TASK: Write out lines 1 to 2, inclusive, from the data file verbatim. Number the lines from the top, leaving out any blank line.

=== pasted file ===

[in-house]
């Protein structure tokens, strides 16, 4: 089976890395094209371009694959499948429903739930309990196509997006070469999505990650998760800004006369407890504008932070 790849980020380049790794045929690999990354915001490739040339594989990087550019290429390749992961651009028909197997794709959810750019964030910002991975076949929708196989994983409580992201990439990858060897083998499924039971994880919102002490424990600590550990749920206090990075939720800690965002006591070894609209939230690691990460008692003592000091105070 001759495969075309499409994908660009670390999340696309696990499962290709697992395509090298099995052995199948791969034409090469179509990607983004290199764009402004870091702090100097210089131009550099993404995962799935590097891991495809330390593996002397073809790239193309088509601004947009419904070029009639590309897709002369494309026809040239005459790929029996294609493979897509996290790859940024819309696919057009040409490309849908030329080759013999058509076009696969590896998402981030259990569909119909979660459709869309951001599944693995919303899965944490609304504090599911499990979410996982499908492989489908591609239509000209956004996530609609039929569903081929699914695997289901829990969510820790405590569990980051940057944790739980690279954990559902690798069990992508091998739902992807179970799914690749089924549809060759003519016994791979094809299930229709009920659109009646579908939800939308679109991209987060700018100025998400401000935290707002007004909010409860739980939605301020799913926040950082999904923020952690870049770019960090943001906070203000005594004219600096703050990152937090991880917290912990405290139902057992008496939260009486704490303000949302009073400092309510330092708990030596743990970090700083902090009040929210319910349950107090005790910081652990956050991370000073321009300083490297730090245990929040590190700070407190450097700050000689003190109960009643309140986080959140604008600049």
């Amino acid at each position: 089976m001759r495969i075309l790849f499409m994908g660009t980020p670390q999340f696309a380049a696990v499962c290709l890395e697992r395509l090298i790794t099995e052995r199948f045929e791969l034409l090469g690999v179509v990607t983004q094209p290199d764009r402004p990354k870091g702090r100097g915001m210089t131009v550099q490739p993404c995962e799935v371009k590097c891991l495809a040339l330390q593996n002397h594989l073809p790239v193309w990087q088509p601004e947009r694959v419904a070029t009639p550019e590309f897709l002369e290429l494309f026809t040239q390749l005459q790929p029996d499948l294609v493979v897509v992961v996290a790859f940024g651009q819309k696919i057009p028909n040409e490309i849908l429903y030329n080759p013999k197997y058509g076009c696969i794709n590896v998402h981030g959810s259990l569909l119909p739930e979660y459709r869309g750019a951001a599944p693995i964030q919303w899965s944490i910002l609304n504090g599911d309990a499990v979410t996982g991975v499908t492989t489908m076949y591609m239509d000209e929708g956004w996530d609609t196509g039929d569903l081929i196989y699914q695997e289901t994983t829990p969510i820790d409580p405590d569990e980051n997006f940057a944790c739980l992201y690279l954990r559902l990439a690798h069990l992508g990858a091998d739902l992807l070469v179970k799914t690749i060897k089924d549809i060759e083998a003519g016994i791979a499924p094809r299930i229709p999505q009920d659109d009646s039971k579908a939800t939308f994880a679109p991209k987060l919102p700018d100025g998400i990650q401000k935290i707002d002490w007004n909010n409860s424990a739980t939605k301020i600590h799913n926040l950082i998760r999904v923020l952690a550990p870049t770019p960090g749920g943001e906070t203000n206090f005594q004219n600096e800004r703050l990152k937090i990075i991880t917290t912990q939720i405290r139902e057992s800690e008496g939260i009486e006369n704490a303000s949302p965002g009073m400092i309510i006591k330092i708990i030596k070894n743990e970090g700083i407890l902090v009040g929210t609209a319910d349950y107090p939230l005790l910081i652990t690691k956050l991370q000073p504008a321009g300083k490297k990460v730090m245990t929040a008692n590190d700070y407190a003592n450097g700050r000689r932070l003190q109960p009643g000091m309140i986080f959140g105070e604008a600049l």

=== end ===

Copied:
[in-house]
């Protein structure tokens, strides 16, 4: 089976890395094209371009694959499948429903739930309990196509997006070469999505990650998760800004006369407890504008932070 790849980020380049790794045929690999990354915001490739040339594989990087550019290429390749992961651009028909197997794709959810750019964030910002991975076949929708196989994983409580992201990439990858060897083998499924039971994880919102002490424990600590550990749920206090990075939720800690965002006591070894609209939230690691990460008692003592000091105070 001759495969075309499409994908660009670390999340696309696990499962290709697992395509090298099995052995199948791969034409090469179509990607983004290199764009402004870091702090100097210089131009550099993404995962799935590097891991495809330390593996002397073809790239193309088509601004947009419904070029009639590309897709002369494309026809040239005459790929029996294609493979897509996290790859940024819309696919057009040409490309849908030329080759013999058509076009696969590896998402981030259990569909119909979660459709869309951001599944693995919303899965944490609304504090599911499990979410996982499908492989489908591609239509000209956004996530609609039929569903081929699914695997289901829990969510820790405590569990980051940057944790739980690279954990559902690798069990992508091998739902992807179970799914690749089924549809060759003519016994791979094809299930229709009920659109009646579908939800939308679109991209987060700018100025998400401000935290707002007004909010409860739980939605301020799913926040950082999904923020952690870049770019960090943001906070203000005594004219600096703050990152937090991880917290912990405290139902057992008496939260009486704490303000949302009073400092309510330092708990030596743990970090700083902090009040929210319910349950107090005790910081652990956050991370000073321009300083490297730090245990929040590190700070407190450097700050000689003190109960009643309140986080959140604008600049």